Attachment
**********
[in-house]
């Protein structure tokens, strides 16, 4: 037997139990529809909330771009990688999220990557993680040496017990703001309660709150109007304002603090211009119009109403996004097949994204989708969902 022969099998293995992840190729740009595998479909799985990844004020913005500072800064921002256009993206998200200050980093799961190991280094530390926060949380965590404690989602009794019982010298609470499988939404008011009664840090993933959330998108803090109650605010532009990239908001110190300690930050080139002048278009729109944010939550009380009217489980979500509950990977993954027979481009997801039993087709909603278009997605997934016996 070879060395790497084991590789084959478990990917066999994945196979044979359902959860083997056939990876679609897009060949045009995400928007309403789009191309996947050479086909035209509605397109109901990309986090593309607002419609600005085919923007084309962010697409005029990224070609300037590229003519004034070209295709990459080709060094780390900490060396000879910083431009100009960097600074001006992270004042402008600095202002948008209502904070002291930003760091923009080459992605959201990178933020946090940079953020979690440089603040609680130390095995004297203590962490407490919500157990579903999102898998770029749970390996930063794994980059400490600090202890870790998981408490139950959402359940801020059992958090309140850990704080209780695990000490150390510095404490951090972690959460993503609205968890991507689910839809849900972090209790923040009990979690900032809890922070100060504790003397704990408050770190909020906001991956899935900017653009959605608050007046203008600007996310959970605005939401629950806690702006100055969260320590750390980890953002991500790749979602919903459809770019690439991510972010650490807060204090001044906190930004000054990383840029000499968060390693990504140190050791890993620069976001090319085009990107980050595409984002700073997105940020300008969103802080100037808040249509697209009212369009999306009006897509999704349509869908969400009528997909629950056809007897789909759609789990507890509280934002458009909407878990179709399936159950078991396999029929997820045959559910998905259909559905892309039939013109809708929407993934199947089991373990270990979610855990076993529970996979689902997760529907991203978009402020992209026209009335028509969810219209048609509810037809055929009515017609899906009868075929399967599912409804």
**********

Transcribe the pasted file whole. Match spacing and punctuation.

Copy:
[in-house]
């Protein structure tokens, strides 16, 4: 037997139990529809909330771009990688999220990557993680040496017990703001309660709150109007304002603090211009119009109403996004097949994204989708969902 022969099998293995992840190729740009595998479909799985990844004020913005500072800064921002256009993206998200200050980093799961190991280094530390926060949380965590404690989602009794019982010298609470499988939404008011009664840090993933959330998108803090109650605010532009990239908001110190300690930050080139002048278009729109944010939550009380009217489980979500509950990977993954027979481009997801039993087709909603278009997605997934016996 070879060395790497084991590789084959478990990917066999994945196979044979359902959860083997056939990876679609897009060949045009995400928007309403789009191309996947050479086909035209509605397109109901990309986090593309607002419609600005085919923007084309962010697409005029990224070609300037590229003519004034070209295709990459080709060094780390900490060396000879910083431009100009960097600074001006992270004042402008600095202002948008209502904070002291930003760091923009080459992605959201990178933020946090940079953020979690440089603040609680130390095995004297203590962490407490919500157990579903999102898998770029749970390996930063794994980059400490600090202890870790998981408490139950959402359940801020059992958090309140850990704080209780695990000490150390510095404490951090972690959460993503609205968890991507689910839809849900972090209790923040009990979690900032809890922070100060504790003397704990408050770190909020906001991956899935900017653009959605608050007046203008600007996310959970605005939401629950806690702006100055969260320590750390980890953002991500790749979602919903459809770019690439991510972010650490807060204090001044906190930004000054990383840029000499968060390693990504140190050791890993620069976001090319085009990107980050595409984002700073997105940020300008969103802080100037808040249509697209009212369009999306009006897509999704349509869908969400009528997909629950056809007897789909759609789990507890509280934002458009909407878990179709399936159950078991396999029929997820045959559910998905259909559905892309039939013109809708929407993934199947089991373990270990979610855990076993529970996979689902997760529907991203978009402020992209026209009335028509969810219209048609509810037809055929009515017609899906009868075929399967599912409804």